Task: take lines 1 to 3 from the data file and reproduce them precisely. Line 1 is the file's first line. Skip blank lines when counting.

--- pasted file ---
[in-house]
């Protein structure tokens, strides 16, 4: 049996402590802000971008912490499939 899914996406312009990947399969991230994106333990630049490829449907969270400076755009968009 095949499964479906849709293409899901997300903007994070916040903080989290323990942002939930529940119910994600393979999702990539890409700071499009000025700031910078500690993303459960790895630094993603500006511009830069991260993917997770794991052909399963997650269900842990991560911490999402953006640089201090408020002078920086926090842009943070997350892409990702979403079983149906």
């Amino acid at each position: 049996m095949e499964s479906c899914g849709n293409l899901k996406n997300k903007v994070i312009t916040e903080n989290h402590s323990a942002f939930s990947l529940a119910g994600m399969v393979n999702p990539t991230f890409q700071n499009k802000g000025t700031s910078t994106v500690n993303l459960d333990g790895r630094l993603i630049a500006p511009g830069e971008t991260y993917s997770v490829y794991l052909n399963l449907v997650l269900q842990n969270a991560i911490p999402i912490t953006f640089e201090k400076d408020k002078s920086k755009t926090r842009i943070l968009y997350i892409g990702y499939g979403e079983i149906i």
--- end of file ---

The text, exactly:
[in-house]
């Protein structure tokens, strides 16, 4: 049996402590802000971008912490499939 899914996406312009990947399969991230994106333990630049490829449907969270400076755009968009 095949499964479906849709293409899901997300903007994070916040903080989290323990942002939930529940119910994600393979999702990539890409700071499009000025700031910078500690993303459960790895630094993603500006511009830069991260993917997770794991052909399963997650269900842990991560911490999402953006640089201090408020002078920086926090842009943070997350892409990702979403079983149906």
């Amino acid at each position: 049996m095949e499964s479906c899914g849709n293409l899901k996406n997300k903007v994070i312009t916040e903080n989290h402590s323990a942002f939930s990947l529940a119910g994600m399969v393979n999702p990539t991230f890409q700071n499009k802000g000025t700031s910078t994106v500690n993303l459960d333990g790895r630094l993603i630049a500006p511009g830069e971008t991260y993917s997770v490829y794991l052909n399963l449907v997650l269900q842990n969270a991560i911490p999402i912490t953006f640089e201090k400076d408020k002078s920086k755009t926090r842009i943070l968009y997350i892409g990702y499939g979403e079983i149906i």